The monument by artist and sculptor David Govedare is not yet finished.
The wild horses that run this ridge overlooking the Columbia River are not of flesh and blood.
They’re symbolic, life-size representations from artist and sculptor David Govedare.
He’s a “visual storyteller of the Northwest, expressing the things that have impacted me.”
These horses are of steel, each weighing about 1,000 pounds.
Govedare says they’re “a contemporary story that came out of my heart of sharing the image of the positivity of creation.”
The sculpture known as the Wild Horses Monument is actually titled Grandfather Cuts Loose the Ponies. It’s about 130 miles east of Seattle on Interstate 90.
Though created for the Washington State Centennial in 1989, the sculpture remains unfinished.
The horses were to be leaving a 36-foot-tall, 12-ton steel basket, tipped up.
The basket is “Grandfather” and represents the “Great Spirit.”
The artist says “horses were the engine of economy, of war, of everything.”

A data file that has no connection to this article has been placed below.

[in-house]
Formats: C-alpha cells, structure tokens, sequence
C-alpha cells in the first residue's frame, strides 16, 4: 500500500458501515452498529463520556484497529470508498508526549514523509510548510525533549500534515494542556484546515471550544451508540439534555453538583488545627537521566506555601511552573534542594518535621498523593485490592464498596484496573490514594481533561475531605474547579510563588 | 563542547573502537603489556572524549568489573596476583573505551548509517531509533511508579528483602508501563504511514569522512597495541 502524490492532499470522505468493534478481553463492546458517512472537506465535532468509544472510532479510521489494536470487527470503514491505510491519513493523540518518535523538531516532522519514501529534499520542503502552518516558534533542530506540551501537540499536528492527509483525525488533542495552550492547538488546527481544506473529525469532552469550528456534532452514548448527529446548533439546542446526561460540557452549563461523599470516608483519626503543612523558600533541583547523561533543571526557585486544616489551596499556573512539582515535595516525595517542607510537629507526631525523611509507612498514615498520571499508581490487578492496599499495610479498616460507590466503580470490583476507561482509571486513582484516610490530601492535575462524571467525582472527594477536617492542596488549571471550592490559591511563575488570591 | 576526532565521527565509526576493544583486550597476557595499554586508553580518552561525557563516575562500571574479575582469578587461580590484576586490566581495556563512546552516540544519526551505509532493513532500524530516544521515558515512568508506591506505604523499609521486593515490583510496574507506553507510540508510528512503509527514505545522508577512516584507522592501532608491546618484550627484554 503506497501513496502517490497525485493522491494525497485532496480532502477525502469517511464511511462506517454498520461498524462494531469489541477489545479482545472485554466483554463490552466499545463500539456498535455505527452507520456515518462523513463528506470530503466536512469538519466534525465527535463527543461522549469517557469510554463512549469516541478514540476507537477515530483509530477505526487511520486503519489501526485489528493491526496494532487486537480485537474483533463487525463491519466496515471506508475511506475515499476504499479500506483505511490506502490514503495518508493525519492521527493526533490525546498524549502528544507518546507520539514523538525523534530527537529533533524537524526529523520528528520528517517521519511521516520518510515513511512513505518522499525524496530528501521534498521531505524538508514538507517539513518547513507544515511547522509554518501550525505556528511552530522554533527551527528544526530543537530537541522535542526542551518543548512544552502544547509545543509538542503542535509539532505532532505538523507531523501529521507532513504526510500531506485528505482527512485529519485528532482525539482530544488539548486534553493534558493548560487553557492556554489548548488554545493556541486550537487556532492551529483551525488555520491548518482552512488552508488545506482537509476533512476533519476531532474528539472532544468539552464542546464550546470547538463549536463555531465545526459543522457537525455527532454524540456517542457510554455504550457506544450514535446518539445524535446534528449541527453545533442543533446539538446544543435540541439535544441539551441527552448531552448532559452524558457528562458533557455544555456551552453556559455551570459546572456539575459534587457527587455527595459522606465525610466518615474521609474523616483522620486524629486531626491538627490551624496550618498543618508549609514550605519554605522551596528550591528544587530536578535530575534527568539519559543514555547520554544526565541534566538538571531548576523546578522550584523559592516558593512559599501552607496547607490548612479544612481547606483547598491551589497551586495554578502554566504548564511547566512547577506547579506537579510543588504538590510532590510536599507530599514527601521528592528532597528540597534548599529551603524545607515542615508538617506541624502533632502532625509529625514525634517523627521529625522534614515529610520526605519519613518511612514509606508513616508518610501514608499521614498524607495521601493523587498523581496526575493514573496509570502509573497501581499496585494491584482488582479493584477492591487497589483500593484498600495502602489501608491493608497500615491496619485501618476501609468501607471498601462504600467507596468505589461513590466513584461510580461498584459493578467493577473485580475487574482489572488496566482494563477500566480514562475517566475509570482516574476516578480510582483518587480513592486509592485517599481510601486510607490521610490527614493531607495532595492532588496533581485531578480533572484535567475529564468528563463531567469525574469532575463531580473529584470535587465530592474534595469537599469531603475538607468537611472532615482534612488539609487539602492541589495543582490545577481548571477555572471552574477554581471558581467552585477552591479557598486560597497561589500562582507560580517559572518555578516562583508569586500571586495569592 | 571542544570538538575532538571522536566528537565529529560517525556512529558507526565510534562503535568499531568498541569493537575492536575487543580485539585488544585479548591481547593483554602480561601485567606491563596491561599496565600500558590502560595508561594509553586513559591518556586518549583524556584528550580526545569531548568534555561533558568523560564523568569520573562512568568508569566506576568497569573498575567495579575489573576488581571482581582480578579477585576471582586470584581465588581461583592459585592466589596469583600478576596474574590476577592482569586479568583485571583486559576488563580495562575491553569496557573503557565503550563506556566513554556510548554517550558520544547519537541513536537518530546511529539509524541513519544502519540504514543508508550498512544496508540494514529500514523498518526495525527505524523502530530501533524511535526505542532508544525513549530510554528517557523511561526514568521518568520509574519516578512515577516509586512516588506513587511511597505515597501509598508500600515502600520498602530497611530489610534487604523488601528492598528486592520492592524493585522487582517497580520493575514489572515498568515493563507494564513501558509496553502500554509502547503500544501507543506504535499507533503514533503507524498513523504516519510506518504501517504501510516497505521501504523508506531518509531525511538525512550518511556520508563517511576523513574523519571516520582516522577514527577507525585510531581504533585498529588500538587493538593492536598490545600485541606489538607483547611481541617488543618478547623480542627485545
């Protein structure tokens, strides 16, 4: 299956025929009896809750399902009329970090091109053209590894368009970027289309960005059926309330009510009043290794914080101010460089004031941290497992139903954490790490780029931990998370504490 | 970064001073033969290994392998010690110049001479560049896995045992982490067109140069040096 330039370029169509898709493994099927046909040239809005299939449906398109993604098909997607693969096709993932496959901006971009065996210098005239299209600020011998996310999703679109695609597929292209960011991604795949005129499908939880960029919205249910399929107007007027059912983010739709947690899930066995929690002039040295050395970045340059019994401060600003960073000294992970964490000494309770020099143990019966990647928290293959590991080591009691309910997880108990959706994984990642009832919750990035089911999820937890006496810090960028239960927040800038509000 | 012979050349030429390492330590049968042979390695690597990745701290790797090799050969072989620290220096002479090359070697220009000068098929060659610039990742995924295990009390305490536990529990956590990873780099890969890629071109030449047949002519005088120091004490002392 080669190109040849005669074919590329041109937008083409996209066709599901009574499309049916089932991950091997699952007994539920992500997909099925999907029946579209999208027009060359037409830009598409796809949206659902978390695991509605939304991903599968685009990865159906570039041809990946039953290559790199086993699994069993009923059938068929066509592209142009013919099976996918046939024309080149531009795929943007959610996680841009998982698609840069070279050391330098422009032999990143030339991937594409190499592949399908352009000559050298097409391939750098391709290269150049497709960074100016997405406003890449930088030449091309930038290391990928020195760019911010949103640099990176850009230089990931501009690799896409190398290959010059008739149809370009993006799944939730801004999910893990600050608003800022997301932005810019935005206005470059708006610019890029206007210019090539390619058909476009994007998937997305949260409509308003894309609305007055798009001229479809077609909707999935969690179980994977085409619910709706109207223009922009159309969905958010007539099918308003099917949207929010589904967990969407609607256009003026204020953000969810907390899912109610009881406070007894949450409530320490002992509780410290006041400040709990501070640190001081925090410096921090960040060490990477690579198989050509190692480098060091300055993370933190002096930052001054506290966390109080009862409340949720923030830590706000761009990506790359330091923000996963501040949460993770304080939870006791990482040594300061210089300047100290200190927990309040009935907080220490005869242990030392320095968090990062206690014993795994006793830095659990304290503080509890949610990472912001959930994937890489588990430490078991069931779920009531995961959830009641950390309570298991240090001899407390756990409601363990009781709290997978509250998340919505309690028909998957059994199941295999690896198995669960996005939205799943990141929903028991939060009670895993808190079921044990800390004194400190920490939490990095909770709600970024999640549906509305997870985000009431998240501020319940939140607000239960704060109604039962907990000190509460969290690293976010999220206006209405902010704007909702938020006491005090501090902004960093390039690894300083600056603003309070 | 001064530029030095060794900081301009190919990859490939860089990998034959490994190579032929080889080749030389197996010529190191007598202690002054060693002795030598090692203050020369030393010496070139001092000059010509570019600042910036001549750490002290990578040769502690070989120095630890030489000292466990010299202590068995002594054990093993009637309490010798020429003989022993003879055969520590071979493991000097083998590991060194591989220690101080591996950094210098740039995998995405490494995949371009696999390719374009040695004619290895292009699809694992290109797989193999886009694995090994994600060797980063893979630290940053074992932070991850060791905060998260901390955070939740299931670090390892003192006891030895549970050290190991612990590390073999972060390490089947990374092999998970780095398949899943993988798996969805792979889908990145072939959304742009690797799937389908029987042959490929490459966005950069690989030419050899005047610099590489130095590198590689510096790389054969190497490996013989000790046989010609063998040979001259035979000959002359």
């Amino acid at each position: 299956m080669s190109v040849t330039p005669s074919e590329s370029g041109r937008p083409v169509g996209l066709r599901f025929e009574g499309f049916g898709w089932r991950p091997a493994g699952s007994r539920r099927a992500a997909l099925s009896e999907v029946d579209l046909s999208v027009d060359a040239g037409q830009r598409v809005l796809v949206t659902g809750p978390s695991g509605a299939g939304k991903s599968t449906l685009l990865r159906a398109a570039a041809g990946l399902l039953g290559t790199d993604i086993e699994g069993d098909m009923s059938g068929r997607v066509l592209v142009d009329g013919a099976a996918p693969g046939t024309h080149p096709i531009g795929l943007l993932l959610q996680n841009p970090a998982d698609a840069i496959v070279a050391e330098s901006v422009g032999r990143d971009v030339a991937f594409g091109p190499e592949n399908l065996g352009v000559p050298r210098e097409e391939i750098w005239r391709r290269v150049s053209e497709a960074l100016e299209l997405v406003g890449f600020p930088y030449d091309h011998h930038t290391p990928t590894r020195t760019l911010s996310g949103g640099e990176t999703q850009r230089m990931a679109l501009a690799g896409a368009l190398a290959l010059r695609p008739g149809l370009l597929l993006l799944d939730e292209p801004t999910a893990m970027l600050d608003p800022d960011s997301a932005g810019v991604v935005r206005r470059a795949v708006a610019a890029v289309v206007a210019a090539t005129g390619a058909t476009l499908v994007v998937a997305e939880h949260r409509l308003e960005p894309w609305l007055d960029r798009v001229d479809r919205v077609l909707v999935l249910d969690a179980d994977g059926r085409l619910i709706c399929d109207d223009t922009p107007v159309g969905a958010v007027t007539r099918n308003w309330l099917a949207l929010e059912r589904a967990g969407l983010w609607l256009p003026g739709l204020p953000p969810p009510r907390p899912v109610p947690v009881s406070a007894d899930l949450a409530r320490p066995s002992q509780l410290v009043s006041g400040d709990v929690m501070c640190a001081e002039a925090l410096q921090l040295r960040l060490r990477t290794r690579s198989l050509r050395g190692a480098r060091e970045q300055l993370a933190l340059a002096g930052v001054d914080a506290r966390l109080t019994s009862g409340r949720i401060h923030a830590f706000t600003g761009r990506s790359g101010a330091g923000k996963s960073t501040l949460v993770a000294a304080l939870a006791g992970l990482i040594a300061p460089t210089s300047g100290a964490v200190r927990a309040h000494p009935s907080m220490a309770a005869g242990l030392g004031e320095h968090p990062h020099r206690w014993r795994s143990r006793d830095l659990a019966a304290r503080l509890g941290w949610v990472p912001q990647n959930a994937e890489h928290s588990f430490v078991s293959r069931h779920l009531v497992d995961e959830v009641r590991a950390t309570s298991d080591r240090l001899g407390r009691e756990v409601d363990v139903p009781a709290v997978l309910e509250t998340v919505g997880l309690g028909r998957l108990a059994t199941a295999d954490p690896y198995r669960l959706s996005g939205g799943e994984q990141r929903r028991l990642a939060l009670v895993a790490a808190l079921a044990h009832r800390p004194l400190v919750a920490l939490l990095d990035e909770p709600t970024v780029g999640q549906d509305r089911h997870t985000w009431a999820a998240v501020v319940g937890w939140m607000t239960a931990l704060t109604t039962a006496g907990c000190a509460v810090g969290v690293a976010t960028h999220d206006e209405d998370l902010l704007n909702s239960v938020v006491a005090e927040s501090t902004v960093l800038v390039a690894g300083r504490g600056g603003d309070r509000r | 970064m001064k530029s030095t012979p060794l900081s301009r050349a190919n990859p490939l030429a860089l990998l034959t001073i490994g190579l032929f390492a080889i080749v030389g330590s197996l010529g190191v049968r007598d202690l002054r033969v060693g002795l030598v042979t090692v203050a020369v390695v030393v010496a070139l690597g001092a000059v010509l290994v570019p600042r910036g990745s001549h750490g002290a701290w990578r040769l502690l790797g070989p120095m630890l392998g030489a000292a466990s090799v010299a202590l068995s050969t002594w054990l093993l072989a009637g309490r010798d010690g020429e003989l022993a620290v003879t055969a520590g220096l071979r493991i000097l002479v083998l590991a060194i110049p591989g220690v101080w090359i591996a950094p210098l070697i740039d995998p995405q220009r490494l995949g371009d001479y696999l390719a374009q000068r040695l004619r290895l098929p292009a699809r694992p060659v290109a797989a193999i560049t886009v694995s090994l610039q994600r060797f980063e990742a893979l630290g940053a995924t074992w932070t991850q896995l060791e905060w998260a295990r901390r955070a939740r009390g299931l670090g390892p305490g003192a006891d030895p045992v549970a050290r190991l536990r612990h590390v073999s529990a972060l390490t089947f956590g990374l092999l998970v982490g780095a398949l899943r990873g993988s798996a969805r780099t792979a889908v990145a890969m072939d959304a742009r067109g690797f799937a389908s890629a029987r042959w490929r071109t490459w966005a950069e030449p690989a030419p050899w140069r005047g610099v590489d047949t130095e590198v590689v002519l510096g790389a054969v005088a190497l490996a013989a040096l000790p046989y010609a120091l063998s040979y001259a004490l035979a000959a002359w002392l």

The artist, from Chewelah, took his idea to a Grant County committee and then the State Department of Transportation.
He took officials to the site and five days later heard there was approval for its siting on public land.
“I missed all the barbed wire,” he said, referring to typical bureaucracy.
Through private funding he accomplished much of the sculpture — minus the basket and a couple more horses — for about $65,000.
He says it’s likely the most observed sculpture in the state, even if only seen from car windows passing below.
Those who climb the rough, steep path a few hundred feet to the ridge will find solid, galloping figures, rusted by design, able to withstand strong winds and rain.
Govedare says, “it’s a sense of freedom, the idea of running free, (the horses) choose to go where they want to go.”
To finish the sculpture he estimates would take about $500,000.
It’s an industrial…